There are certainly moments when Palm Springs feels like it might be just a little too knowing and a little too arch, its own story too consciously framed in terms of familiar narrative devices. Most notably, even though the film is not directly named, one of the big emotional beats in Palm Springs seems to be lifted directly from Jurassic Park. Released the same year as Groundhog Day, it exists within the same nostalgic framework and was just as defining for an entire generation of movie-goers. Moments like that feel just a little bit too heavy-handed.

Some “him” time.

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182. Hauru no ugoku shiro (Howl’s Moving Castle) – Ani-May 2020 (#134)

Hosted by Andrew Quinn and Darren Mooney and with special guests Graham Day and Bríd Martin, The 250 is a (mostly) weekly trip through some of the best (and worst) movies ever made, as voted for by Internet Movie Database Users. New episodes are released every Saturday at 6pm GMT.

This year, we are proud to continue the tradition of Anime May, a fortnight looking at two of the animated Japanese films on the list. This year, we watched a double feature of Hayao Miyazaki’s Tenkû no shiro Rapyuta and Hauru no ugoku shiro. We’ll also be covering a bonus on a recent entry on the list next week, Naoko Yamada’s Koe no katachi.

This week, the second part of the double bill, Hauru no ugoku shiro, Miyazaki’s first film after the breakout success of Spirited Away.

Chance encounters with both a mysterious young wizard and spiteful old witch find Sophie Hatter cursed. The eighteen-year-old young woman finds herself trapped in the body of a ninety-year-old crone. Never one to be defeated or outwitted, Sophie embarks on an adventure to lift the curse that takes her into the wilderness and to the heart of a majestic ambulatory castle inhabited by a fascinating bunch of misfits. As war simmers on the horizon, Sophie finds herself drawn to the temperamental but sensitive young magician Howl, but can they ever find peace?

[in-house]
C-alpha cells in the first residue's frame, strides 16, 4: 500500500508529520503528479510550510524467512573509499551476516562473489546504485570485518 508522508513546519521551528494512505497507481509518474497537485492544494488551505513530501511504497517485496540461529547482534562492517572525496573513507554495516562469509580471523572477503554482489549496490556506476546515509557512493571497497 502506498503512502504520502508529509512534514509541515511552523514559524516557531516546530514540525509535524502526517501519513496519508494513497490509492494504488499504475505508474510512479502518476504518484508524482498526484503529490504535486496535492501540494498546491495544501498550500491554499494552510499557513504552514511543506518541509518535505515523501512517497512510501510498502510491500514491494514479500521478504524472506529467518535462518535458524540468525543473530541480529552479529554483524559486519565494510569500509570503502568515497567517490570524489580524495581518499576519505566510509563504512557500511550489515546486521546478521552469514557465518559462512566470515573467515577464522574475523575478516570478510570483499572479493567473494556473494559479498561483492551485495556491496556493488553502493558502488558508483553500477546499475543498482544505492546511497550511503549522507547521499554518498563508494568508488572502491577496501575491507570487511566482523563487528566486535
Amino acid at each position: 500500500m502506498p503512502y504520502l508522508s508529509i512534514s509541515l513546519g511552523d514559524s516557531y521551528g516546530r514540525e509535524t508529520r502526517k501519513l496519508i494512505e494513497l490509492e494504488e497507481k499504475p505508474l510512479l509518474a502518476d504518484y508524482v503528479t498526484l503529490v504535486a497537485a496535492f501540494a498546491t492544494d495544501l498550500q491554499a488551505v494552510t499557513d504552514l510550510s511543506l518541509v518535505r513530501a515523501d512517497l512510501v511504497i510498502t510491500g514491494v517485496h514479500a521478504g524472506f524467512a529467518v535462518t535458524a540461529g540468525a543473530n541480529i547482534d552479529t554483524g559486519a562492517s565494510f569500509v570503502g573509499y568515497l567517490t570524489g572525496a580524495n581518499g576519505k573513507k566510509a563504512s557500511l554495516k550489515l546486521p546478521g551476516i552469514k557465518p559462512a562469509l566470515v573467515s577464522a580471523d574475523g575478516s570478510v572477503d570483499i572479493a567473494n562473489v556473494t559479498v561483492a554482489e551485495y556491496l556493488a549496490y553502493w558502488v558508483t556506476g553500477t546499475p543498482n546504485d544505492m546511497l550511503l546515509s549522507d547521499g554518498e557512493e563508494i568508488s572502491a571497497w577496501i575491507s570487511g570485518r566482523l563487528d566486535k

At time of recording, it was ranked 134th on the list of the best movies of all time on the Internet Movie Database.

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170. Before Sunset – “Two Guys Die Alone 2020” (#236)

Hosted by Andrew Quinn and Darren Mooney, and this week with special guest Jay Coyle, The 250 is a fortnightly trip through some of the best (and worst) movies ever made, as voted for by Internet Movie Database Users.

This time, a Valentine’s treat. Richard Linklater’s Before Sunset.

Finishing up his book tour in Paris, Jessie crosses paths once again with Celine. With a little over an hour before Jessie has to catch a flight back to the United States, the pair take a stroll through Paris. As they do, the nine years since their last encounter fades away, allowing them to reminisce about what might have been and consider what might yet be.

At time of recording, it was ranked the 236th best movie of all time on the Internet Movie Database.

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159. Gone With the Wind – Winter of ’39 (#165)

Hosted by Andrew Quinn and Darren Mooney, and this week with special guests Grace Duffy and Rioghnach Ní Ghrioghair, The 250 is a fortnightly trip through some of the best (and worst) movies ever made, as voted for by Internet Movie Database Users. New episodes are released Saturdays at 6pm GMT.

So this week, Victor Fleming, George Cukor and Sam Wood’s Gone With the Wind.